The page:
Category: Political and Economic History

The Curious Creation of the Crusader States

Reading time: 7 minutes
A major holy land for three of the world’s largest, most influential religions of Judaism, Christianity, and Islam, the area of the levant has long been hotly contested.
After several centuries of ownership and Christian domination under the Roman Empire and later the Byzantine Empire, the holy land of Jerusalem and the surrounding area fell into the hands of the Muslims in 969 AD under the Fatimids, and later the Seljuq Turks.

Read More

In The Australian Wars, Rachel Perkins dispenses with the myth Aboriginal people didn’t fight back

Reading time: 5 minutes
The Australian Wars is a new three-part TV series directed and produced by Arrernte and Kalkadoon nations filmmaker Rachel Perkins. Perkins travels across vast territory to capture key aspects of a war that lasted more than 100 years, from the landing of the First Fleet in 1788 until the 1920s.

The series traces some of the key phases, sites and underlying features of frontier wars here on home soil.

Read More

LAND: HOW THE HUNGER FOR OWNERSHIP SHAPED THE MODERN WORLD – BOOK REVIEW

Reading time: 2 minutes
Land—whether meadow or mountainside, desert or peat bog, parkland or pasture, suburb or city—is central to our existence. It quite literally underlies and underpins everything. Employing the keen intellect, insatiable curiosity, and narrative verve that are the foundations of his previous bestselling works, Simon Winchester examines what we human beings are doing—and have done—with the billions of acres that together make up the solid surface of our planet.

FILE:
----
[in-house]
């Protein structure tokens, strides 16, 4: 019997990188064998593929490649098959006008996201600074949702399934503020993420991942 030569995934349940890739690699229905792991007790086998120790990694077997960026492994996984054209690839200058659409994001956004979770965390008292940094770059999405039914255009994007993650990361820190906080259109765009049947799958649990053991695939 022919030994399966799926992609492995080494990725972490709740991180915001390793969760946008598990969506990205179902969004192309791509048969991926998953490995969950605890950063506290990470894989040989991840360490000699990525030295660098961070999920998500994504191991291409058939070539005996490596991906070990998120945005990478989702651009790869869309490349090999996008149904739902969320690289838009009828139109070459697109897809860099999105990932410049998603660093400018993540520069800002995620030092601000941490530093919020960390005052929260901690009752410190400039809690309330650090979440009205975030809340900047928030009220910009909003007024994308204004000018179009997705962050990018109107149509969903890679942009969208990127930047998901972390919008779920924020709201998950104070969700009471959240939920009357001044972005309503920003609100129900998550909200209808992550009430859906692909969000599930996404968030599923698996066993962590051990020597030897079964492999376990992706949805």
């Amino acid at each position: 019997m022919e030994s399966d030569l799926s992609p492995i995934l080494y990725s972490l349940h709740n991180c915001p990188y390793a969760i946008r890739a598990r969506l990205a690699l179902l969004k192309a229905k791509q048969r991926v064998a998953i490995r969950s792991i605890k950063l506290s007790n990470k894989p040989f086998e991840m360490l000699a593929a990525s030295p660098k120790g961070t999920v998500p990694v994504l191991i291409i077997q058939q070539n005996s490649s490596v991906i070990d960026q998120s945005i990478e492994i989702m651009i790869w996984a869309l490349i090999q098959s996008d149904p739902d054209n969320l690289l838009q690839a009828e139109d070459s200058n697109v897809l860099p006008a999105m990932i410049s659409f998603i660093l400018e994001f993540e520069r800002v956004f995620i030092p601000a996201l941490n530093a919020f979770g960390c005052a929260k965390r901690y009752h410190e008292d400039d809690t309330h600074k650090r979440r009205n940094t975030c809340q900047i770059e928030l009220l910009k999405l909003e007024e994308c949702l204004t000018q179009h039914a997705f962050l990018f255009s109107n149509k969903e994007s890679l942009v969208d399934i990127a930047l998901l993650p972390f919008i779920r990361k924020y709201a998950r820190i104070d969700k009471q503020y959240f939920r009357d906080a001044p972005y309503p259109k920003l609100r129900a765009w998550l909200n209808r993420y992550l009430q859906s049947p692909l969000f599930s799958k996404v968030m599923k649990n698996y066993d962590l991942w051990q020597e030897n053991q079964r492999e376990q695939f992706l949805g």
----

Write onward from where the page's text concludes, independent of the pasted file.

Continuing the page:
Read More

Why Aboriginal Australian ‘Ununiformed Warriors’ Qualify for the Australian War Memorial

Reading time: 5 minutes
Last year, chair of the Australian War Memorial Kim Beazley called for First Nations “guerilla campaigns” of the Frontier Wars to be included in the Australian War Memorial. His bid was criticised by the RSL Australia’s president Major General Greg Melick.
Melick argued Indigenous casualties of the Frontier Wars could not be honoured at the War Memorial because they did not fight “in uniform”. But the Australian War Memorial already honours “ununiformed” First Nations soldiers – namely Dayak people who assisted in Borneo during World War 2.

Read More

Why Did Britain Change its Stance on Slavery?

Reading time: 7 minutes
By the 1730s, Britain was the largest slave-trading Empire in the world. It is estimated that between 1640 and 1800, private British citizens across the Empire transported 3.1 million Africans as slaves.
Yet less than seven years later, the British parliament officially abolished slavery. And they didn’t stop there. The British government then proceeded to pressure allies and other European nations such as Portugal, Spain and France to also abolish slavery, and devoted significant Royal Navy resources to intercept and arrest slaving ships off the coast of Africa.

Read More
Loading